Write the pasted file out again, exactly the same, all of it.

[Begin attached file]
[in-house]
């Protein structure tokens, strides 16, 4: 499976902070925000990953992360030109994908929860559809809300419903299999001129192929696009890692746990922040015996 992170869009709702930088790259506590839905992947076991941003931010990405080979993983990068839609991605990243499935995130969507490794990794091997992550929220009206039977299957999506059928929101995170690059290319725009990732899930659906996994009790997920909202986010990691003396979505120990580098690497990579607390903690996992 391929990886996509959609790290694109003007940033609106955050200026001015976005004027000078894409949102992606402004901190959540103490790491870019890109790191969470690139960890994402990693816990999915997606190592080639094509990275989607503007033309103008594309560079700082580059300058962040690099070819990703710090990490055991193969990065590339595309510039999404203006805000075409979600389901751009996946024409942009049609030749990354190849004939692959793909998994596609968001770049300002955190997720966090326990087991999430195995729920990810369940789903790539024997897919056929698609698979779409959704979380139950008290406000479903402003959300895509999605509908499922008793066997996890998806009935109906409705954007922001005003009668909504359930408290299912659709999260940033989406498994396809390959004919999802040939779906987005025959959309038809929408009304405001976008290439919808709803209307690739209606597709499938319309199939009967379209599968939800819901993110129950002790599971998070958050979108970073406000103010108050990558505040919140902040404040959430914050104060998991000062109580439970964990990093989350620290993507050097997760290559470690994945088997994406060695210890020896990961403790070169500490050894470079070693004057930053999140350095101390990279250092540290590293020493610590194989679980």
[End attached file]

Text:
[in-house]
């Protein structure tokens, strides 16, 4: 499976902070925000990953992360030109994908929860559809809300419903299999001129192929696009890692746990922040015996 992170869009709702930088790259506590839905992947076991941003931010990405080979993983990068839609991605990243499935995130969507490794990794091997992550929220009206039977299957999506059928929101995170690059290319725009990732899930659906996994009790997920909202986010990691003396979505120990580098690497990579607390903690996992 391929990886996509959609790290694109003007940033609106955050200026001015976005004027000078894409949102992606402004901190959540103490790491870019890109790191969470690139960890994402990693816990999915997606190592080639094509990275989607503007033309103008594309560079700082580059300058962040690099070819990703710090990490055991193969990065590339595309510039999404203006805000075409979600389901751009996946024409942009049609030749990354190849004939692959793909998994596609968001770049300002955190997720966090326990087991999430195995729920990810369940789903790539024997897919056929698609698979779409959704979380139950008290406000479903402003959300895509999605509908499922008793066997996890998806009935109906409705954007922001005003009668909504359930408290299912659709999260940033989406498994396809390959004919999802040939779906987005025959959309038809929408009304405001976008290439919808709803209307690739209606597709499938319309199939009967379209599968939800819901993110129950002790599971998070958050979108970073406000103010108050990558505040919140902040404040959430914050104060998991000062109580439970964990990093989350620290993507050097997760290559470690994945088997994406060695210890020896990961403790070169500490050894470079070693004057930053999140350095101390990279250092540290590293020493610590194989679980």